Democrats have been attempting to silence conservatives for decades and have really pushed harder since Obama was elected.
New York state is quickly becoming ground zero in the fight over free speech and corporate political spending as a top state official with ties to left-wing campaign finance reform groups attempts to pressure private companies into making their political contributions public.
New York State Comptroller Thomas DiNapoli, who is the state’s top accountant and is spearheading the campaign, cites the importance of transparency.
Observers warn that “shareholder activism” in pursuit of political disclosure represents the first stage of coordinated intimidation campaigns against private companies conducted in the hope of discouraging them from donating to right-of-center nonprofit groups.
DiNapoli’s push is focused on major companies in which the state’s retirement fund is invested. DiNapoli, the fund’s sole trustee, wants those companies to disclose all of their political expenditures.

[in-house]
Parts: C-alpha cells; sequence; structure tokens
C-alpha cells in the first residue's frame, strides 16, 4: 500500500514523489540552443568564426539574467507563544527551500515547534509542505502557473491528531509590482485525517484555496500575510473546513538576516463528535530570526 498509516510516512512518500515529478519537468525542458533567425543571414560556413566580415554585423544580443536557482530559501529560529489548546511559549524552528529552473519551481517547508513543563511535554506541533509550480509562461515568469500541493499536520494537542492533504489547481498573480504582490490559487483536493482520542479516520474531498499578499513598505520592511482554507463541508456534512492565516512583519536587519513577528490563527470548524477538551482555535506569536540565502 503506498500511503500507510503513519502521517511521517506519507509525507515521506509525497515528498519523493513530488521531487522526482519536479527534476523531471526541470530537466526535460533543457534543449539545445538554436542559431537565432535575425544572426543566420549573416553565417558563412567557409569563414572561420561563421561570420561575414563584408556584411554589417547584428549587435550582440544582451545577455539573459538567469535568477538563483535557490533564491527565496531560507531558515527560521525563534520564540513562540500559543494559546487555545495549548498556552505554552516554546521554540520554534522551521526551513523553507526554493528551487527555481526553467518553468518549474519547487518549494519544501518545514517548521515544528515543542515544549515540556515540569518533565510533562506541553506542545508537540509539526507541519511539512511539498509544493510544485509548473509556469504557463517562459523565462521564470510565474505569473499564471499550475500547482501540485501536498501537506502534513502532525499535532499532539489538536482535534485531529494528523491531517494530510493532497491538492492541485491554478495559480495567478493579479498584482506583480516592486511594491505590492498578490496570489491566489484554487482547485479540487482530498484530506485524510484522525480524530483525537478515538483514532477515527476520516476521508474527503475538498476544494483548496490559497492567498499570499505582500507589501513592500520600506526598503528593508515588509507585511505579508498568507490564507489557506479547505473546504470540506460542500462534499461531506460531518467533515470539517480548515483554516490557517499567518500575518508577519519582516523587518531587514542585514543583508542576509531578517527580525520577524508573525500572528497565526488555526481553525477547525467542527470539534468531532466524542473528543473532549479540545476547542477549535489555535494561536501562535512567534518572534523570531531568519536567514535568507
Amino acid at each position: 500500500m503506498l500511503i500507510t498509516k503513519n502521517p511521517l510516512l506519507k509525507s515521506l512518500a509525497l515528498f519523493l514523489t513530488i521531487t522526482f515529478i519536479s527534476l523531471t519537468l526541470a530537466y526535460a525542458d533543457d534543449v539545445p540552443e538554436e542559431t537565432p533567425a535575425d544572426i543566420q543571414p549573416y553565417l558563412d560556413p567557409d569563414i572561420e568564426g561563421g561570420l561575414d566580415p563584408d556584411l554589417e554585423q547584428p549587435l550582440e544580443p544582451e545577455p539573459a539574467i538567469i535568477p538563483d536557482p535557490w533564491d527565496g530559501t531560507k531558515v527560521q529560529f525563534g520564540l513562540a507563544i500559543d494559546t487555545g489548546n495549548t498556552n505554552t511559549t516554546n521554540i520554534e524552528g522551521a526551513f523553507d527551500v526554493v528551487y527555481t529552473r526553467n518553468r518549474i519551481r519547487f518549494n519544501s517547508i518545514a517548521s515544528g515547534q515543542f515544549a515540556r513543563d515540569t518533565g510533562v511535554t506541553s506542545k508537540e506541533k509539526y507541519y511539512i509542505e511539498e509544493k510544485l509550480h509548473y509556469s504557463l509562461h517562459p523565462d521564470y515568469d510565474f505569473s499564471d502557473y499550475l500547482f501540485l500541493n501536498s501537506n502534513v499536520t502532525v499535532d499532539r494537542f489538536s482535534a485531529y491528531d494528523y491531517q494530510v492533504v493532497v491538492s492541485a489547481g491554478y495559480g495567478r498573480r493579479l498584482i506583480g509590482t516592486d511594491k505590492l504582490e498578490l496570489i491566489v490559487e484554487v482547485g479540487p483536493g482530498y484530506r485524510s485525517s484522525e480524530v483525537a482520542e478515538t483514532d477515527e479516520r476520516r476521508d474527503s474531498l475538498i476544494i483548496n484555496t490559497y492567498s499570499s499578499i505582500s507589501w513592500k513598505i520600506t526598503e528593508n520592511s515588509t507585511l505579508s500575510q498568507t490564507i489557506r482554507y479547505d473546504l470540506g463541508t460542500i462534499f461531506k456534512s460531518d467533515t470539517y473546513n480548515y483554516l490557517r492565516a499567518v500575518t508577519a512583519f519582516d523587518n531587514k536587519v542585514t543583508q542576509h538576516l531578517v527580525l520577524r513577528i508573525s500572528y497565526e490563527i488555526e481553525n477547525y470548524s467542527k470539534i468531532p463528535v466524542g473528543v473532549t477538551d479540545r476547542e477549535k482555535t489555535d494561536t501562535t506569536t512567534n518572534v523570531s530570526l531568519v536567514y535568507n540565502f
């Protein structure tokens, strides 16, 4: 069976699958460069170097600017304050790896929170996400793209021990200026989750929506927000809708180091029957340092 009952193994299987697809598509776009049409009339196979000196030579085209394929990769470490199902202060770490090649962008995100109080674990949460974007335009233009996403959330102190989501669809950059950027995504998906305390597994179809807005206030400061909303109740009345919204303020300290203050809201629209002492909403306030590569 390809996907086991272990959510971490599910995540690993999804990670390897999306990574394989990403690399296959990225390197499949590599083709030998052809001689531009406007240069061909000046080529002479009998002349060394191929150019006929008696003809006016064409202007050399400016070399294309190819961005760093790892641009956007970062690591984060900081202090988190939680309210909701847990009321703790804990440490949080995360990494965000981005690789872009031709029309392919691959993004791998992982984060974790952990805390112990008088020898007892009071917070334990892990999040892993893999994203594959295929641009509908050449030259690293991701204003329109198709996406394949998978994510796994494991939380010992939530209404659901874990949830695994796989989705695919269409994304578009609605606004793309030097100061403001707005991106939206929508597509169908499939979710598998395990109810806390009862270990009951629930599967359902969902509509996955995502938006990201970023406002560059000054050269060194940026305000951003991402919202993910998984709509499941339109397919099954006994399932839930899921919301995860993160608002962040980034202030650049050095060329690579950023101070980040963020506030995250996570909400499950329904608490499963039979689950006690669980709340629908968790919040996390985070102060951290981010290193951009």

DiNapoli has already succeeded in convincing KeyCorp, a major commercial bank based in Cleveland, Ohio, to make its political activities public. The company agreed in December to disclose political spending if DiNapoli would withdraw a shareholder resolution designed to force those disclosures.
Three other companies agreed early last year to disclose political spending in the face of shareholder resolutions filed by the comptroller’s office.
DiNapoli boasts that he has filed 26 additional shareholder resolutions for 2013 demanding that companies in which the New York State Common Retirement Fund is invested make their political expenditures public. A spokesperson declined to say which other companies have been targeted.
DiNapoli’s office is also suing QualComm Inc., one of the nation’s largest mobile technology companies, alleging that it has refused to comply with the state’s efforts to force disclosure of its political spending.